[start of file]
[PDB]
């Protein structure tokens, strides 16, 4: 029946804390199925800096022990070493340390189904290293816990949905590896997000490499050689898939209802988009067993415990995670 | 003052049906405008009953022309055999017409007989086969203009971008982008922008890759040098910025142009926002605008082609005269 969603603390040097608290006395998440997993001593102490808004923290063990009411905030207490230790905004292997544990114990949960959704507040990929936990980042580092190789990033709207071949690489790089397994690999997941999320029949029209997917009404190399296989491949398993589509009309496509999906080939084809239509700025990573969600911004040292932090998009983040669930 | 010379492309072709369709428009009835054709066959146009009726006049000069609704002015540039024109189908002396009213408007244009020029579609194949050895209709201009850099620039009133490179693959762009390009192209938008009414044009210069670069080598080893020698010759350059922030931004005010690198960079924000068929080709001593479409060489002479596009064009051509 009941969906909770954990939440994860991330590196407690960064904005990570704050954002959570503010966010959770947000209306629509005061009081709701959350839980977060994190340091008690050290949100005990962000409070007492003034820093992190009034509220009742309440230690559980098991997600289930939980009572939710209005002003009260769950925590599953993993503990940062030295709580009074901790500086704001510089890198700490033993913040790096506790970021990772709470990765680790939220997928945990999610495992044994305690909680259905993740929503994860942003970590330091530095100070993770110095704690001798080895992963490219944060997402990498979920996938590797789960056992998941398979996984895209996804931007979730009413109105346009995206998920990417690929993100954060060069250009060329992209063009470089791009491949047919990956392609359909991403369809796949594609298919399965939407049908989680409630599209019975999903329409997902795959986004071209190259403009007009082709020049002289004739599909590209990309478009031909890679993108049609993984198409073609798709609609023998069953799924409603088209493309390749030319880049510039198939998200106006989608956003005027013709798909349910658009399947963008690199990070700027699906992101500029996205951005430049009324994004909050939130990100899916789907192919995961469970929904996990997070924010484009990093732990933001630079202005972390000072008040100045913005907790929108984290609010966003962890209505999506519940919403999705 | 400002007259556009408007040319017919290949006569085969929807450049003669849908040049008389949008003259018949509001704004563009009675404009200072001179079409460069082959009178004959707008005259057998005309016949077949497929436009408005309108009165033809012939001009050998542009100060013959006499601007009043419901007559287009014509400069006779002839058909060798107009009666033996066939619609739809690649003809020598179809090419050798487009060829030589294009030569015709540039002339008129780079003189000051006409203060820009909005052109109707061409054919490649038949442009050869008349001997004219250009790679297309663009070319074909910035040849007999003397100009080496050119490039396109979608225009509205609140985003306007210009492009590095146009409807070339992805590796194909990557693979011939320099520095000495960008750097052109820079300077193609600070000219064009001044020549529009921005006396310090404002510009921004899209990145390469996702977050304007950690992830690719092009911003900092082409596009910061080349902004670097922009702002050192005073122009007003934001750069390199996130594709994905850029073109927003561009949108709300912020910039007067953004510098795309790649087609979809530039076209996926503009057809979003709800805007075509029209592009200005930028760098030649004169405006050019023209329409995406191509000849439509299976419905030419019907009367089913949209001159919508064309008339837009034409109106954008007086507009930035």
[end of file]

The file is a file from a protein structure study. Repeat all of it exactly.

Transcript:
[PDB]
């Protein structure tokens, strides 16, 4: 029946804390199925800096022990070493340390189904290293816990949905590896997000490499050689898939209802988009067993415990995670 | 003052049906405008009953022309055999017409007989086969203009971008982008922008890759040098910025142009926002605008082609005269 969603603390040097608290006395998440997993001593102490808004923290063990009411905030207490230790905004292997544990114990949960959704507040990929936990980042580092190789990033709207071949690489790089397994690999997941999320029949029209997917009404190399296989491949398993589509009309496509999906080939084809239509700025990573969600911004040292932090998009983040669930 | 010379492309072709369709428009009835054709066959146009009726006049000069609704002015540039024109189908002396009213408007244009020029579609194949050895209709201009850099620039009133490179693959762009390009192209938008009414044009210069670069080598080893020698010759350059922030931004005010690198960079924000068929080709001593479409060489002479596009064009051509 009941969906909770954990939440994860991330590196407690960064904005990570704050954002959570503010966010959770947000209306629509005061009081709701959350839980977060994190340091008690050290949100005990962000409070007492003034820093992190009034509220009742309440230690559980098991997600289930939980009572939710209005002003009260769950925590599953993993503990940062030295709580009074901790500086704001510089890198700490033993913040790096506790970021990772709470990765680790939220997928945990999610495992044994305690909680259905993740929503994860942003970590330091530095100070993770110095704690001798080895992963490219944060997402990498979920996938590797789960056992998941398979996984895209996804931007979730009413109105346009995206998920990417690929993100954060060069250009060329992209063009470089791009491949047919990956392609359909991403369809796949594609298919399965939407049908989680409630599209019975999903329409997902795959986004071209190259403009007009082709020049002289004739599909590209990309478009031909890679993108049609993984198409073609798709609609023998069953799924409603088209493309390749030319880049510039198939998200106006989608956003005027013709798909349910658009399947963008690199990070700027699906992101500029996205951005430049009324994004909050939130990100899916789907192919995961469970929904996990997070924010484009990093732990933001630079202005972390000072008040100045913005907790929108984290609010966003962890209505999506519940919403999705 | 400002007259556009408007040319017919290949006569085969929807450049003669849908040049008389949008003259018949509001704004563009009675404009200072001179079409460069082959009178004959707008005259057998005309016949077949497929436009408005309108009165033809012939001009050998542009100060013959006499601007009043419901007559287009014509400069006779002839058909060798107009009666033996066939619609739809690649003809020598179809090419050798487009060829030589294009030569015709540039002339008129780079003189000051006409203060820009909005052109109707061409054919490649038949442009050869008349001997004219250009790679297309663009070319074909910035040849007999003397100009080496050119490039396109979608225009509205609140985003306007210009492009590095146009409807070339992805590796194909990557693979011939320099520095000495960008750097052109820079300077193609600070000219064009001044020549529009921005006396310090404002510009921004899209990145390469996702977050304007950690992830690719092009911003900092082409596009910061080349902004670097922009702002050192005073122009007003934001750069390199996130594709994905850029073109927003561009949108709300912020910039007067953004510098795309790649087609979809530039076209996926503009057809979003709800805007075509029209592009200005930028760098030649004169405006050019023209329409995406191509000849439509299976419905030419019907009367089913949209001159919508064309008339837009034409109106954008007086507009930035």